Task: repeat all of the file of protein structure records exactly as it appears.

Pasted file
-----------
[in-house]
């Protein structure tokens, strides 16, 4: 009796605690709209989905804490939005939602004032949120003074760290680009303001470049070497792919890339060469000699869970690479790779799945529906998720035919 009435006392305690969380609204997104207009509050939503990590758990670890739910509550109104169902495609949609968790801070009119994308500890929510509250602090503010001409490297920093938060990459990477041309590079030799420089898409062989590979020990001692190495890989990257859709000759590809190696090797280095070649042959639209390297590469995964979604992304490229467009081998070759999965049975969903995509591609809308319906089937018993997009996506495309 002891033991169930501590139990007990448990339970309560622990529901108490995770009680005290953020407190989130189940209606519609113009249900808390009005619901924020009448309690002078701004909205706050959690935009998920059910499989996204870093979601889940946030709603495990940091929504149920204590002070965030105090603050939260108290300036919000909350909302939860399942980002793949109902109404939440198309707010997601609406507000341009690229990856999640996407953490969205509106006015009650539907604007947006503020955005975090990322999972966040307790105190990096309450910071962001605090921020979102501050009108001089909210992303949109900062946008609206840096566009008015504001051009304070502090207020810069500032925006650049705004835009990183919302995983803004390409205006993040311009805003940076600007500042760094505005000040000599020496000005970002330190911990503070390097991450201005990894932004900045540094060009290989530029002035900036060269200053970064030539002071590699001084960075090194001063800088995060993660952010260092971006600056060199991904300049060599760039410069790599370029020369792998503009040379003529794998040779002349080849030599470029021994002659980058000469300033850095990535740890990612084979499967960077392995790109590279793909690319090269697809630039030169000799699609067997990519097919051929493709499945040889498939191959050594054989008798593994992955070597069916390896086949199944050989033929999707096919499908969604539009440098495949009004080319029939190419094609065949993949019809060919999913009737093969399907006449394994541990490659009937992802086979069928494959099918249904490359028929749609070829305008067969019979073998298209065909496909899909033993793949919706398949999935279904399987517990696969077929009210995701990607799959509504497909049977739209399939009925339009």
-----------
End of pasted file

[in-house]
């Protein structure tokens, strides 16, 4: 009796605690709209989905804490939005939602004032949120003074760290680009303001470049070497792919890339060469000699869970690479790779799945529906998720035919 009435006392305690969380609204997104207009509050939503990590758990670890739910509550109104169902495609949609968790801070009119994308500890929510509250602090503010001409490297920093938060990459990477041309590079030799420089898409062989590979020990001692190495890989990257859709000759590809190696090797280095070649042959639209390297590469995964979604992304490229467009081998070759999965049975969903995509591609809308319906089937018993997009996506495309 002891033991169930501590139990007990448990339970309560622990529901108490995770009680005290953020407190989130189940209606519609113009249900808390009005619901924020009448309690002078701004909205706050959690935009998920059910499989996204870093979601889940946030709603495990940091929504149920204590002070965030105090603050939260108290300036919000909350909302939860399942980002793949109902109404939440198309707010997601609406507000341009690229990856999640996407953490969205509106006015009650539907604007947006503020955005975090990322999972966040307790105190990096309450910071962001605090921020979102501050009108001089909210992303949109900062946008609206840096566009008015504001051009304070502090207020810069500032925006650049705004835009990183919302995983803004390409205006993040311009805003940076600007500042760094505005000040000599020496000005970002330190911990503070390097991450201005990894932004900045540094060009290989530029002035900036060269200053970064030539002071590699001084960075090194001063800088995060993660952010260092971006600056060199991904300049060599760039410069790599370029020369792998503009040379003529794998040779002349080849030599470029021994002659980058000469300033850095990535740890990612084979499967960077392995790109590279793909690319090269697809630039030169000799699609067997990519097919051929493709499945040889498939191959050594054989008798593994992955070597069916390896086949199944050989033929999707096919499908969604539009440098495949009004080319029939190419094609065949993949019809060919999913009737093969399907006449394994541990490659009937992802086979069928494959099918249904490359028929749609070829305008067969019979073998298209065909496909899909033993793949919706398949999935279904399987517990696969077929009210995701990607799959509504497909049977739209399939009925339009």